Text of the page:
Writer, editor, broadcast journalist and social media consultant/strategist/dogsbody. If you're here, you probably like Twitter, in which case you really should read my book: A Twitter Year: 365 Days in 140 Characters, available from all good bookshops and in click-throughable ebook form.
It’s 8am one sunny day and I’m getting ready to leave for work when there’s a knock on the door. ‘Is your husband home?’ One of the builders who have been converting our loft is on the doorstep, his colleague sitting in a truck parked across the road, engine running. ‘Why?’ I ask, feminist hackles rising. ‘Do you want me to move our car?’Ten minutes later I am in the midst of one of the most humiliating moments of my life.
What started as a trickle has since become a tidal wave, with millions of women worldwide now shouting #MeToo. But with every new name that gets drawn into the post-Harvey Weinstein sexual harassment scandal, the same question keeps getting asked: how could this have been happening for so long? And why did so many people stay silent?
On our first visit to Mallorca in 2001 we took a picture of our baby, Joe, eating sand on the beach. We’ve just returned again from our same annual holiday destination and that baby boy is now nudging 6ft and was revising for his GCSEs by the pool. The passage of our family life can be told through pictures of Mallorca. There’s one that sums up their toddlerhood, where Joe and our younger son, Danny, sucking a dummy, are larking about at sunrise outside our cottage at Cala San Vicente.
Muck Rack makes it simple to find people, tweets, or articles that mention any name, keyword, company, hashtag etc. We've compiled this guide to help you make the most of your search.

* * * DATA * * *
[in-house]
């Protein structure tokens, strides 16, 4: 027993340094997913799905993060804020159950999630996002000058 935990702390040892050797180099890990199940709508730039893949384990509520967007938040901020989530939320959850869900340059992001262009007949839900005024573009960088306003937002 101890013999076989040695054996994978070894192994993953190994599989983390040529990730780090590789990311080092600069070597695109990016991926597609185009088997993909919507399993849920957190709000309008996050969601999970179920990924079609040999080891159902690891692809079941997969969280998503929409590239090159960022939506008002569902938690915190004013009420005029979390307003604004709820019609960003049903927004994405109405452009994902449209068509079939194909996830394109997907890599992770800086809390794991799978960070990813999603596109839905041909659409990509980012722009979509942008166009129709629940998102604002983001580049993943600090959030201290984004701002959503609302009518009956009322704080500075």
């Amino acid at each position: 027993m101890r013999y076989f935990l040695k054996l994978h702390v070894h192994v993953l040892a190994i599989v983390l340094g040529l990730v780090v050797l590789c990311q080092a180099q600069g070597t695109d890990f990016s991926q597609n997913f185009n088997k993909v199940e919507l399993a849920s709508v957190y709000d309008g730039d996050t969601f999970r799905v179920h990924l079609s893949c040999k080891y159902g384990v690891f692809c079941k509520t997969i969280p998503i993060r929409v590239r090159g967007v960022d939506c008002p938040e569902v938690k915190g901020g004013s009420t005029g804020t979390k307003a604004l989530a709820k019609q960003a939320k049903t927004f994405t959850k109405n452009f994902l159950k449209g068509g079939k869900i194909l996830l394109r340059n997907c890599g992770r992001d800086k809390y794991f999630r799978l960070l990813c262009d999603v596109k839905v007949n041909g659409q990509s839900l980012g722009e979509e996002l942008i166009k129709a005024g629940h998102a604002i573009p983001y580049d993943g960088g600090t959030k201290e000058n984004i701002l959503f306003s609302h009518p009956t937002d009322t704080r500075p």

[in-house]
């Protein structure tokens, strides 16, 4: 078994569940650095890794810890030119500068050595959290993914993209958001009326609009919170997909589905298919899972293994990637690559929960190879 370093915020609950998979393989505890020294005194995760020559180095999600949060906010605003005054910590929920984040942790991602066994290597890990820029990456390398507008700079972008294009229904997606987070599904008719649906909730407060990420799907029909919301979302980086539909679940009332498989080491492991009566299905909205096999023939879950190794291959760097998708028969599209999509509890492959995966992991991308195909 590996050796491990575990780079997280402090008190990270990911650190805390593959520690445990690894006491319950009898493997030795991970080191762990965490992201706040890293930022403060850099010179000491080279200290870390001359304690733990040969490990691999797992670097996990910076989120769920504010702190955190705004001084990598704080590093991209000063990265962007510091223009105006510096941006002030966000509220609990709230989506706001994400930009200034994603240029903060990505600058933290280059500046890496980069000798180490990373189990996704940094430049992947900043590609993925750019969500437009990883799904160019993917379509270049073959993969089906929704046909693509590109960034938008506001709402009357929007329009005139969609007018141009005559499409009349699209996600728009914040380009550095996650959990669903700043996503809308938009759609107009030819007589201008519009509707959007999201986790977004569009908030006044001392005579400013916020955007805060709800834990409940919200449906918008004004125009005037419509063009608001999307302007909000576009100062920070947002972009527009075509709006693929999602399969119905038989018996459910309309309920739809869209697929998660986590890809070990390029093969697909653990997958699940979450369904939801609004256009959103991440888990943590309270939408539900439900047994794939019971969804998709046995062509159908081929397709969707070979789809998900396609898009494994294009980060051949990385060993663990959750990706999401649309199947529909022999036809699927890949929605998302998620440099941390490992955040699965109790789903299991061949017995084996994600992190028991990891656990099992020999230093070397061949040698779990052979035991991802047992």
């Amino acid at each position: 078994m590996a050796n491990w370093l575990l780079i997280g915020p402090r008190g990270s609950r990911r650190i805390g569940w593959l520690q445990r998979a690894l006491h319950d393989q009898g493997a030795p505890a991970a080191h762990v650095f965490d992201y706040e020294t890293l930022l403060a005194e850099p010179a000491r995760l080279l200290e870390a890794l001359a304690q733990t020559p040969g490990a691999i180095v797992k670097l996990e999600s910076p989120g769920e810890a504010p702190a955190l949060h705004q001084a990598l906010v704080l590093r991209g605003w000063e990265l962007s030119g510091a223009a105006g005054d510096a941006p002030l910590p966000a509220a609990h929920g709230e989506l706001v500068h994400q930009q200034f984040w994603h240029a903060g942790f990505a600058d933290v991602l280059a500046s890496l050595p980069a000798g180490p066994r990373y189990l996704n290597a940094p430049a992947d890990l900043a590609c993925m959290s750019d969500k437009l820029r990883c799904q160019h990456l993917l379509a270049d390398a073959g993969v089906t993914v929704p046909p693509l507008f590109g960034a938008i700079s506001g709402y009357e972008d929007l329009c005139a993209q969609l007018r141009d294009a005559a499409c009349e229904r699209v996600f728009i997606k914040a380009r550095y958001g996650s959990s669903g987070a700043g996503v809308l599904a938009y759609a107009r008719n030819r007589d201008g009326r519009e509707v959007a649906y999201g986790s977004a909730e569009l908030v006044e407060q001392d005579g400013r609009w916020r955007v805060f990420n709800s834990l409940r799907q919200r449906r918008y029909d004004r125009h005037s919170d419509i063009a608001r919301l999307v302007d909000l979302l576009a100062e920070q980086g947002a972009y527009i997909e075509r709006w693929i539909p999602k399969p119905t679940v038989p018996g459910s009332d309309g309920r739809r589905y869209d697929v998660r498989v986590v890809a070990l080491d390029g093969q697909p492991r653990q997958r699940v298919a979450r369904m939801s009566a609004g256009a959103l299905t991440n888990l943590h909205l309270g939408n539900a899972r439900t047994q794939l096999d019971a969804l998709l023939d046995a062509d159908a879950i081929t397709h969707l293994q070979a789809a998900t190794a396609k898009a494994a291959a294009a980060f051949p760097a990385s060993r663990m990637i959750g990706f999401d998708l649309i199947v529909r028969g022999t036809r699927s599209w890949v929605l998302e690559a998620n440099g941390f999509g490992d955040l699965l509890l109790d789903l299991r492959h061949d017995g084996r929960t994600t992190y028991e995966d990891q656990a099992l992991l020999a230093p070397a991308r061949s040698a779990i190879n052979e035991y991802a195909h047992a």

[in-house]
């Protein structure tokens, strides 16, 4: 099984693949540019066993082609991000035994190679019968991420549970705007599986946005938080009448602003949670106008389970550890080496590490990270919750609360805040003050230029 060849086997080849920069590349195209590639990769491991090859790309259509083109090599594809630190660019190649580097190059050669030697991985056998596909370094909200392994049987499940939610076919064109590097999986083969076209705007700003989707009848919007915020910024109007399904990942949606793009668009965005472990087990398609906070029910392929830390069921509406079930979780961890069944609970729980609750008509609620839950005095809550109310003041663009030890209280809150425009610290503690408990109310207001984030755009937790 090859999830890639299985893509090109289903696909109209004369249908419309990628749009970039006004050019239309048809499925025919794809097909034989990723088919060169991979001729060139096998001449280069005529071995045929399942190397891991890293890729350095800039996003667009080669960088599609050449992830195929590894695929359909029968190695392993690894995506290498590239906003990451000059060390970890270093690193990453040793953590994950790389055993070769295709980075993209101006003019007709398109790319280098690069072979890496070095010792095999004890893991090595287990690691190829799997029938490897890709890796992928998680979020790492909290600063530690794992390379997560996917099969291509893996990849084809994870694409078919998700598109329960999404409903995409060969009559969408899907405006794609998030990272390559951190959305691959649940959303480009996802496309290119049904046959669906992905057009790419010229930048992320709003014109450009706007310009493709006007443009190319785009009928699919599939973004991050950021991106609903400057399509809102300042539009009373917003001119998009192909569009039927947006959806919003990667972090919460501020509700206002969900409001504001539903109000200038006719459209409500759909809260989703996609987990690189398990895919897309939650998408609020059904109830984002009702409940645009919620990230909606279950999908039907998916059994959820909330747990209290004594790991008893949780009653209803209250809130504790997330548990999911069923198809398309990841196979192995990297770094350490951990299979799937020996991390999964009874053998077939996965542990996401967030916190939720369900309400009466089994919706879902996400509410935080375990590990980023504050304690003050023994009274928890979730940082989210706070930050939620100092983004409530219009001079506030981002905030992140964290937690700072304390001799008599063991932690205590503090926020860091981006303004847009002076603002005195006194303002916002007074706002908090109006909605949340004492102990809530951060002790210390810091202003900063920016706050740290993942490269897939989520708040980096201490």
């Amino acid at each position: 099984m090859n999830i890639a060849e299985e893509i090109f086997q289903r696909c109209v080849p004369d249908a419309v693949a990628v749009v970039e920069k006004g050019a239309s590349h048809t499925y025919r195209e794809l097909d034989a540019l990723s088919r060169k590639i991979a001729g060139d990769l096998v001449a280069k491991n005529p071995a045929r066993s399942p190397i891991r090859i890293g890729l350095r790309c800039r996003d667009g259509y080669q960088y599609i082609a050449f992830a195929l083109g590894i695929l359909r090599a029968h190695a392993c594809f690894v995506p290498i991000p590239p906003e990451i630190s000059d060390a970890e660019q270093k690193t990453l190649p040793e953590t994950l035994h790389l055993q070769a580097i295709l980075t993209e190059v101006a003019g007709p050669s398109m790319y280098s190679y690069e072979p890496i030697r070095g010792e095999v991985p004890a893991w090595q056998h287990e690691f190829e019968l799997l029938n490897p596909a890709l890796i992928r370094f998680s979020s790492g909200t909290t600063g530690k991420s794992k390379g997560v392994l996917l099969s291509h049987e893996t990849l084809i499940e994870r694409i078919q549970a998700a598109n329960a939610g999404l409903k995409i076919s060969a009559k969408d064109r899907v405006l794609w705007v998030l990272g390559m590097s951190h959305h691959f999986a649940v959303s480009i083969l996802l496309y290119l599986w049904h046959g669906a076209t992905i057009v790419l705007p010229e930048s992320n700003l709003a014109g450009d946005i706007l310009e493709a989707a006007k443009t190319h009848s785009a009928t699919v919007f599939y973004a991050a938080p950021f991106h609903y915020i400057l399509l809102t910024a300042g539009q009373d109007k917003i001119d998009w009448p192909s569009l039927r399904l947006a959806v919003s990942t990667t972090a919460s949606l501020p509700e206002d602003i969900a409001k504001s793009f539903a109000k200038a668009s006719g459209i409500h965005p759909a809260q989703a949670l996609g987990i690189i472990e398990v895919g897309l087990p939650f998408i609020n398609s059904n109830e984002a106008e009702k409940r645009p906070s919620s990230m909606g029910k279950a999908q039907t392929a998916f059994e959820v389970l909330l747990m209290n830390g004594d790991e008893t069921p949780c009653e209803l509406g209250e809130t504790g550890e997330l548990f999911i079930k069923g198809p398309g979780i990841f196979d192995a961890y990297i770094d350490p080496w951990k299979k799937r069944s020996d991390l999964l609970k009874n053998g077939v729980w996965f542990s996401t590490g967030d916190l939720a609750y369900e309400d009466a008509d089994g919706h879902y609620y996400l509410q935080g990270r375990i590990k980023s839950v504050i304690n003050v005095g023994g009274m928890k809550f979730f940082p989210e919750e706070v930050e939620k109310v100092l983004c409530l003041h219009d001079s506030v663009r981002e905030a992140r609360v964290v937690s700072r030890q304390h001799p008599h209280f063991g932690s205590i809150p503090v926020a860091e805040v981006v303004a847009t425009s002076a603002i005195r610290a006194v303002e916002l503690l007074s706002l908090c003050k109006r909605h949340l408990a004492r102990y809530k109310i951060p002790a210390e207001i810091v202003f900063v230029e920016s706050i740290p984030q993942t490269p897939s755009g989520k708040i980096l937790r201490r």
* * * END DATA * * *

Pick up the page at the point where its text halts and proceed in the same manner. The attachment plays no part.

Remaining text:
Selecting a term
Start searching tweets, articles from media outlets, articles mentioned in tweets, journalists'
names, titles and bios with some suggested searches:
Companies or Topics (e.g. iPhone, Microsoft)
Phrases (e.g. "cloud computing") — use quotes to keep the terms together
Twitter handles (e.g. @username) — returns those who have mentioned or replied to
Names (e.g. "David Pogue")
Hashtags (e.g. #sxsw, #london2012)
Bio details (e.g. vegan, Olympics, father)
Muck Rack's Advanced Search allows for many boolean operators.
Find results that mention multiple specified terms, use AND or
+. For example, ensure each result contains both Elon Musk and Mark Zuckerberg by
searching Musk AND Zuckerberg or Musk + Zuckerberg.
Use the operators OR or , to broaden your search when you'd like either of
multiple terms to appear in results. (This is the default behavior of our search when no operators
are used). For example, results will contain either cake or cookie by searching cake OR cookie or cake,cookie
Use NOT or - to subtract results from your search. For
example, searching Disney will yield results about the Walt Disney Company as well as Walt Disney
World Resort. To exclude mentions of Disney World, search for Disney -World or Disney
When using one of these operators with a phrase, enclose it in quotation marks. For example, you can
find results about smartphones excluding Apple's iPhone 4S by searching smartphone -"iPhone
Exact case matching or punctuation
If you're searching for a brand name or keyword that relies on specific punctuation marks or capitalization, you can
find results that match your exact query by adding matchcase: before the keyword you're searching for, like matchcase:E*TRADE .
Use parentheses to separate multiple
boolean phrases. For example, to find journalists talking about having fun in Disney World or
Disneyland, search for ("disney world" OR disneyland) AND fun.
An asterisk can be used to search for any variation of a root word truncated by the asterisk. For example, searching for admin* will return results for administrator, administration, administer, administered, etc.
A near operator is an AND operator where you can control the distance between the words. You can vary the distance the near operation uses by adding a forward slash and number (between 0-99) such as strawberries NEAR/10 "whipped cream", which means the strawberries must exist within 10 words of "whipped cream".